1905 visit to Italy with mother



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1905 visit to Italy with mother

  • 1905 visit to Italy with mother

  • First part written when he was 23

  • A novel about tourists written by a tourist.

  • Not a novel about Italy and Italians, but about what Italy does to English people.

  • Novel about Lucy Honeychurch and her growth. A Bildungsroman.

  • Novel about Mr Emerson’s philosophical views (a mouthpiece for Forster)



Vitalism. Life-affirming philosophy.

  • Vitalism. Life-affirming philosophy.

  • Pagan emphasis on the physical. Pan,

  • Nature must be given her dues.

  • Love and passion are a part of life, and nothing to be ashamed of.

  • Repress the body, and you strangle the soul.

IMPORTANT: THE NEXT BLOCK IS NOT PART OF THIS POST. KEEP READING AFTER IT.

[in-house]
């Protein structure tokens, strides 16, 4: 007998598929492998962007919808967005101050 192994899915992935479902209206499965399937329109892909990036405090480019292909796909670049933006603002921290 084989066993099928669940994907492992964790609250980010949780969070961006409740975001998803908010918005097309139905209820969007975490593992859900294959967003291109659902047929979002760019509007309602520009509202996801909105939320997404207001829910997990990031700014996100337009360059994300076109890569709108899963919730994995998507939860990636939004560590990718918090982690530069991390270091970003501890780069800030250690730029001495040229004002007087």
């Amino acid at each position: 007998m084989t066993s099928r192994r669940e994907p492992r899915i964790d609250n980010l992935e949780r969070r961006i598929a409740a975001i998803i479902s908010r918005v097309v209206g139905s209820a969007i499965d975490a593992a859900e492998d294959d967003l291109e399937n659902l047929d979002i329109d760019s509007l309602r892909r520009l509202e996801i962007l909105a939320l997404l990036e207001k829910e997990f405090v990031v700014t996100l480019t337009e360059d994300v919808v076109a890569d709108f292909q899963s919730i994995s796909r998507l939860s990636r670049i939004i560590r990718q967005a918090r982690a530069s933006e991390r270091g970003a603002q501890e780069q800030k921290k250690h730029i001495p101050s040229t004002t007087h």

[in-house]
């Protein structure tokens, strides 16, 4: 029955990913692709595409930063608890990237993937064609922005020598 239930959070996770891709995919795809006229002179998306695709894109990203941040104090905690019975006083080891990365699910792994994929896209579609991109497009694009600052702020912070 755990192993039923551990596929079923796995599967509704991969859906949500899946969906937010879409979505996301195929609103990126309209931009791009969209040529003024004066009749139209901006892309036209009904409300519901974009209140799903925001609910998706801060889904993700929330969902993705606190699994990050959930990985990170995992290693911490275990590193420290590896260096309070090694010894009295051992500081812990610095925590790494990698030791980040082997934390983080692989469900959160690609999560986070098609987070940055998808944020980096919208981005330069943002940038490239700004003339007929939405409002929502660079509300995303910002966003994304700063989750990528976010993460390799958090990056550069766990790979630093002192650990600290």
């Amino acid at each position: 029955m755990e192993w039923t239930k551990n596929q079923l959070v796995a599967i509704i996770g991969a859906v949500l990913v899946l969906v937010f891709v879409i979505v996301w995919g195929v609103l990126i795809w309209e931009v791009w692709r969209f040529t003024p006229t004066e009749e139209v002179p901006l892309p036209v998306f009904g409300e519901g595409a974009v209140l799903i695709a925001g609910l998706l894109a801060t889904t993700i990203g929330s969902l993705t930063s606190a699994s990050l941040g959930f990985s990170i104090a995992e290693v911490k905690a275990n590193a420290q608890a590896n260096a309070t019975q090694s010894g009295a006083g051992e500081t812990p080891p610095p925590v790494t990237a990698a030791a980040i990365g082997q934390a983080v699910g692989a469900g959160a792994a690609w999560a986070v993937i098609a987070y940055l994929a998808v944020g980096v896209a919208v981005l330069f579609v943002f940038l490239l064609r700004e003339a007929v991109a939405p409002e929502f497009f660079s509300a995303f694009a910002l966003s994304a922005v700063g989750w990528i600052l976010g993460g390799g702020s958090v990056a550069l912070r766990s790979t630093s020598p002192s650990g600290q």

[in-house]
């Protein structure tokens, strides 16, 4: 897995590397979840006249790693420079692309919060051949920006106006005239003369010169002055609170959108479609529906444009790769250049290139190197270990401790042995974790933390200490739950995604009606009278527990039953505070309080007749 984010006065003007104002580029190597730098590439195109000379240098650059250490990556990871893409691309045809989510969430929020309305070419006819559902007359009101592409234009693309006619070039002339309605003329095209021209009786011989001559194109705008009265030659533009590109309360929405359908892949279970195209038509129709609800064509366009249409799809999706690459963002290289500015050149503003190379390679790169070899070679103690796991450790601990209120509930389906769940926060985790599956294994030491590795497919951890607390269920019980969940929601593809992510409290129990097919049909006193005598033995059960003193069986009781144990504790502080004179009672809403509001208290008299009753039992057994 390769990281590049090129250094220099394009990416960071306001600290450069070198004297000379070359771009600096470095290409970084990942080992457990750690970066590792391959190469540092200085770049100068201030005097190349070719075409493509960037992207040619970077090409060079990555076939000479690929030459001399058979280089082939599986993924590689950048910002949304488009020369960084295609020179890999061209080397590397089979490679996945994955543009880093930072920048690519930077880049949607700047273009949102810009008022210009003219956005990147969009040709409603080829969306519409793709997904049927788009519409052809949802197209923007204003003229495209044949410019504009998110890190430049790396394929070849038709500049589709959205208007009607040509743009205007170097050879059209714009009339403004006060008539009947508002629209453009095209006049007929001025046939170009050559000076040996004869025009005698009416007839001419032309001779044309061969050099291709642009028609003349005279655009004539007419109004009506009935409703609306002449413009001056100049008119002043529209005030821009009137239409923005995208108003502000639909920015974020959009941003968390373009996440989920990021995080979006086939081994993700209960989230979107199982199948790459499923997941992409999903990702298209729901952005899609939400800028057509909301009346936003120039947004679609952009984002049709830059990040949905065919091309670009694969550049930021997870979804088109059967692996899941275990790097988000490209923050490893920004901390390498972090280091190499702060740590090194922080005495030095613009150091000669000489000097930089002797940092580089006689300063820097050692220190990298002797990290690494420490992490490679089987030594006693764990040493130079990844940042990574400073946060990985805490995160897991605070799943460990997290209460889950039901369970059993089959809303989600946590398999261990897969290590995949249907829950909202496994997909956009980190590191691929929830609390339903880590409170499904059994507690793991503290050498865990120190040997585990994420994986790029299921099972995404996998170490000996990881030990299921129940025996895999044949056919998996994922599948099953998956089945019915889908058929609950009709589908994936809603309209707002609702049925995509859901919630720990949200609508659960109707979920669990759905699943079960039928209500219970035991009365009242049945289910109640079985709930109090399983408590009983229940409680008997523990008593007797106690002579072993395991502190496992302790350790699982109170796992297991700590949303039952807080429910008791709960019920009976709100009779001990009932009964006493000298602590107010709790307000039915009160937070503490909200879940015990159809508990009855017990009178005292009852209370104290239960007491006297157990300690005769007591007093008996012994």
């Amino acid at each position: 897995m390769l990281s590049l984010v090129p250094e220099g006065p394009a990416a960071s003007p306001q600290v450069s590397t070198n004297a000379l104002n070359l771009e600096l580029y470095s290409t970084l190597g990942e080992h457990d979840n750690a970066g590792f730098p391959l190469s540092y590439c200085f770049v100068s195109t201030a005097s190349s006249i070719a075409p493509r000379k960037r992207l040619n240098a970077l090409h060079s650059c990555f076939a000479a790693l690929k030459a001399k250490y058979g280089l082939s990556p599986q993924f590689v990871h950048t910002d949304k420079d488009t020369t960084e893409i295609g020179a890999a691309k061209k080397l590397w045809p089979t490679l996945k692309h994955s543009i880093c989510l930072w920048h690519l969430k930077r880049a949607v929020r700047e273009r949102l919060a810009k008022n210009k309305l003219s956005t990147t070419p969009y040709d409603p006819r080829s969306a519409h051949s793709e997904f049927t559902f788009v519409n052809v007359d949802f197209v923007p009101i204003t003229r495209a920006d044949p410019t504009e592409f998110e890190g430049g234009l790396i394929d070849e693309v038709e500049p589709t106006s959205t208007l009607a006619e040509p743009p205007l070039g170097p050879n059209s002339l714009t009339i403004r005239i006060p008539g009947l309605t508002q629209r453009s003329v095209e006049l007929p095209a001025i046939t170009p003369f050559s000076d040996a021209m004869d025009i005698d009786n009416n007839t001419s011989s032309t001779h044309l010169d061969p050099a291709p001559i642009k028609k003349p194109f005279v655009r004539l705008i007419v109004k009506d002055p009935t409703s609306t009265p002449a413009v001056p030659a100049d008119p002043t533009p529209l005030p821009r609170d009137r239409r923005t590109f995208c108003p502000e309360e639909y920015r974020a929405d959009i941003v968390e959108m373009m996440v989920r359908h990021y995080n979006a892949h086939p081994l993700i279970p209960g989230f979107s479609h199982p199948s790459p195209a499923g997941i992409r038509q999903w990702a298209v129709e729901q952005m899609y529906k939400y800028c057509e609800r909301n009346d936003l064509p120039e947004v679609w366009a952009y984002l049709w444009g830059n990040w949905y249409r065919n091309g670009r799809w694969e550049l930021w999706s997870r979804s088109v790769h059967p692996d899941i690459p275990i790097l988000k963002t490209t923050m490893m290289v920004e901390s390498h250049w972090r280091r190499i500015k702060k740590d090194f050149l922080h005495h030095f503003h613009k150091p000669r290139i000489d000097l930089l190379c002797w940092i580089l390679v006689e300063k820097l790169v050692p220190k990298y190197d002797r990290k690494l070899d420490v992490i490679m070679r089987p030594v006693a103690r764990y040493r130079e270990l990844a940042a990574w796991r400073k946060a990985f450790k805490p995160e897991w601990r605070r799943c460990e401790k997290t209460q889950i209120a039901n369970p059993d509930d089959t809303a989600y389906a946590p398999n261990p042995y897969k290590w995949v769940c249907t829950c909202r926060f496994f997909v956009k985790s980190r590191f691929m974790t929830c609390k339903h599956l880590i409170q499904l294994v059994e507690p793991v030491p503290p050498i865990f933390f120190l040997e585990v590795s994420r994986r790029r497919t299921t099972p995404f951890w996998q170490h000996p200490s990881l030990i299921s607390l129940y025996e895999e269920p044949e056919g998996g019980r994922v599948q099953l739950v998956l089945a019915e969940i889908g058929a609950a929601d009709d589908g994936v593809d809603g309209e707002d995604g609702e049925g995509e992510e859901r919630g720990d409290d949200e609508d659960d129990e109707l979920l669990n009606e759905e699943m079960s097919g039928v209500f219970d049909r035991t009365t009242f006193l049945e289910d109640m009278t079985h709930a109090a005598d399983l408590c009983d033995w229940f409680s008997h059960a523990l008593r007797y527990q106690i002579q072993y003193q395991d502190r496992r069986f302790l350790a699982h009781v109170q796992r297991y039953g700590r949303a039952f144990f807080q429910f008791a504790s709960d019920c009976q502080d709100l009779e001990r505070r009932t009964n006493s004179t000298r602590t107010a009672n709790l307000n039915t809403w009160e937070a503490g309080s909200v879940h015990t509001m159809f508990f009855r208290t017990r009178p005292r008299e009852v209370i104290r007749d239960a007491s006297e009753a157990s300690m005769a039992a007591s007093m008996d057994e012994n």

Aspirations to philosophical depth but often Forster superficial.

  • Aspirations to philosophical depth but often Forster superficial.

  • Heavy-handed symbolism.

  • Allusions to Dante, Ruskin, Pater.

  • Clumsy use of mythology.

  • Hazy poetical language

  • Best at social comedy.

  • Can invest insignificant gestures or happenings with great meaning. Banality, everydayness becoming a spy of important truths.



Parable hiding Forster’s desire of”being himself,” of coming out of the closet.

  • Parable hiding Forster’s desire of”being himself,” of coming out of the closet.

  • Novel reflects Forster’s uneasiness with heterosexual love stories. Cf. Diaries (published 2011) “Weariness of the only subject I can and may treat – the love of men and women & vice versa”

  • Tries to encode homosexuality in heterosexual personal relations.



England vs Italy

  • England vs Italy

  • Italianate characters vs English-English characters (see George’s kiss vs Cecil’s kiss)

  • Aestheticism vs Socialism.

  • Medievalism vs Renaissance

  • Rigidity vs. ease

  • Propriety vs impopriety (p. 40)

  • Self-control vs instinct